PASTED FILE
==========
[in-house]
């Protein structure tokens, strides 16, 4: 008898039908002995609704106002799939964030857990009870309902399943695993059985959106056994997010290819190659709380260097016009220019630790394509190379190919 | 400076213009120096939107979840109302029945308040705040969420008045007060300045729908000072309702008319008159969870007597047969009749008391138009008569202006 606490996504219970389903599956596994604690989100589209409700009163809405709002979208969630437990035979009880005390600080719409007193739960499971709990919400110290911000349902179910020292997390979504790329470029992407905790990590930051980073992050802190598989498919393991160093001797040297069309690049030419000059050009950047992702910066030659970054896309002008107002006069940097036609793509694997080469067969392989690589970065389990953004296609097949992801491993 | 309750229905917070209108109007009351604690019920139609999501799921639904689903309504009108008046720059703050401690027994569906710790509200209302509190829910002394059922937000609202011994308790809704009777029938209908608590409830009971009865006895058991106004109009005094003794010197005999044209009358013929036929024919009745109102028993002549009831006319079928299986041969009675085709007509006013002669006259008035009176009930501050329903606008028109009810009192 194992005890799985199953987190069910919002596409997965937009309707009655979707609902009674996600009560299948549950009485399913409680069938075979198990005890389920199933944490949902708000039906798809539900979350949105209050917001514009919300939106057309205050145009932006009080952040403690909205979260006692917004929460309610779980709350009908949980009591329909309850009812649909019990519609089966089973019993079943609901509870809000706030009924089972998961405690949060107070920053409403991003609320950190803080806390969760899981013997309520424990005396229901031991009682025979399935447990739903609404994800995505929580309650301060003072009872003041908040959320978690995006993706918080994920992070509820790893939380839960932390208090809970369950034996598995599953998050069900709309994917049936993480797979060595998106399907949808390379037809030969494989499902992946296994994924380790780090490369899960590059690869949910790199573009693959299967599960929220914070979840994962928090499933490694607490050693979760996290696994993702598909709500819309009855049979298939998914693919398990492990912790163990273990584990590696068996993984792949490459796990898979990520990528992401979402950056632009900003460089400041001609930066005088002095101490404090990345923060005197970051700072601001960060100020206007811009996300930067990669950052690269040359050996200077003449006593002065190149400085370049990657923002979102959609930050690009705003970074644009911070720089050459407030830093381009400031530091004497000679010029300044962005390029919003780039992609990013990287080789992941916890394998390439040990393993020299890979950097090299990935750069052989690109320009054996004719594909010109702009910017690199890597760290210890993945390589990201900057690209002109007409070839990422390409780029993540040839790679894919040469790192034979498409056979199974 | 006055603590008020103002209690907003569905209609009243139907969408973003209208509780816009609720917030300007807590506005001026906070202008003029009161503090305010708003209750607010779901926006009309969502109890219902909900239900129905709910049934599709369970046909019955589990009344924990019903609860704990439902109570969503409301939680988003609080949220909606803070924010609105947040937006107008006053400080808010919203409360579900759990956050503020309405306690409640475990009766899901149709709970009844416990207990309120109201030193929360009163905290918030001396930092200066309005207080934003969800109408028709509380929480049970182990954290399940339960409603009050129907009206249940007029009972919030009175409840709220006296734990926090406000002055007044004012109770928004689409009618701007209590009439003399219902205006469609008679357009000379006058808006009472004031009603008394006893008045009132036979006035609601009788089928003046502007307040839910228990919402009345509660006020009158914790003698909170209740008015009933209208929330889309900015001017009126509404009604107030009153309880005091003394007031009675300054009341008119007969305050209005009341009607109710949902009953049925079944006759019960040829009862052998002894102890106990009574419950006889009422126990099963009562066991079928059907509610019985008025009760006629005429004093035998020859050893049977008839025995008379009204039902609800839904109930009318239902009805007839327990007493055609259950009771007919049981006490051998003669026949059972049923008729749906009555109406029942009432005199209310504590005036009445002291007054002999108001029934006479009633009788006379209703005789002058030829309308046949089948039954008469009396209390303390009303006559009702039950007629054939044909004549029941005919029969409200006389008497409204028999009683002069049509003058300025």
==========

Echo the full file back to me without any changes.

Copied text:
[in-house]
């Protein structure tokens, strides 16, 4: 008898039908002995609704106002799939964030857990009870309902399943695993059985959106056994997010290819190659709380260097016009220019630790394509190379190919 | 400076213009120096939107979840109302029945308040705040969420008045007060300045729908000072309702008319008159969870007597047969009749008391138009008569202006 606490996504219970389903599956596994604690989100589209409700009163809405709002979208969630437990035979009880005390600080719409007193739960499971709990919400110290911000349902179910020292997390979504790329470029992407905790990590930051980073992050802190598989498919393991160093001797040297069309690049030419000059050009950047992702910066030659970054896309002008107002006069940097036609793509694997080469067969392989690589970065389990953004296609097949992801491993 | 309750229905917070209108109007009351604690019920139609999501799921639904689903309504009108008046720059703050401690027994569906710790509200209302509190829910002394059922937000609202011994308790809704009777029938209908608590409830009971009865006895058991106004109009005094003794010197005999044209009358013929036929024919009745109102028993002549009831006319079928299986041969009675085709007509006013002669006259008035009176009930501050329903606008028109009810009192 194992005890799985199953987190069910919002596409997965937009309707009655979707609902009674996600009560299948549950009485399913409680069938075979198990005890389920199933944490949902708000039906798809539900979350949105209050917001514009919300939106057309205050145009932006009080952040403690909205979260006692917004929460309610779980709350009908949980009591329909309850009812649909019990519609089966089973019993079943609901509870809000706030009924089972998961405690949060107070920053409403991003609320950190803080806390969760899981013997309520424990005396229901031991009682025979399935447990739903609404994800995505929580309650301060003072009872003041908040959320978690995006993706918080994920992070509820790893939380839960932390208090809970369950034996598995599953998050069900709309994917049936993480797979060595998106399907949808390379037809030969494989499902992946296994994924380790780090490369899960590059690869949910790199573009693959299967599960929220914070979840994962928090499933490694607490050693979760996290696994993702598909709500819309009855049979298939998914693919398990492990912790163990273990584990590696068996993984792949490459796990898979990520990528992401979402950056632009900003460089400041001609930066005088002095101490404090990345923060005197970051700072601001960060100020206007811009996300930067990669950052690269040359050996200077003449006593002065190149400085370049990657923002979102959609930050690009705003970074644009911070720089050459407030830093381009400031530091004497000679010029300044962005390029919003780039992609990013990287080789992941916890394998390439040990393993020299890979950097090299990935750069052989690109320009054996004719594909010109702009910017690199890597760290210890993945390589990201900057690209002109007409070839990422390409780029993540040839790679894919040469790192034979498409056979199974 | 006055603590008020103002209690907003569905209609009243139907969408973003209208509780816009609720917030300007807590506005001026906070202008003029009161503090305010708003209750607010779901926006009309969502109890219902909900239900129905709910049934599709369970046909019955589990009344924990019903609860704990439902109570969503409301939680988003609080949220909606803070924010609105947040937006107008006053400080808010919203409360579900759990956050503020309405306690409640475990009766899901149709709970009844416990207990309120109201030193929360009163905290918030001396930092200066309005207080934003969800109408028709509380929480049970182990954290399940339960409603009050129907009206249940007029009972919030009175409840709220006296734990926090406000002055007044004012109770928004689409009618701007209590009439003399219902205006469609008679357009000379006058808006009472004031009603008394006893008045009132036979006035609601009788089928003046502007307040839910228990919402009345509660006020009158914790003698909170209740008015009933209208929330889309900015001017009126509404009604107030009153309880005091003394007031009675300054009341008119007969305050209005009341009607109710949902009953049925079944006759019960040829009862052998002894102890106990009574419950006889009422126990099963009562066991079928059907509610019985008025009760006629005429004093035998020859050893049977008839025995008379009204039902609800839904109930009318239902009805007839327990007493055609259950009771007919049981006490051998003669026949059972049923008729749906009555109406029942009432005199209310504590005036009445002291007054002999108001029934006479009633009788006379209703005789002058030829309308046949089948039954008469009396209390303390009303006559009702039950007629054939044909004549029941005919029969409200006389008497409204028999009683002069049509003058300025």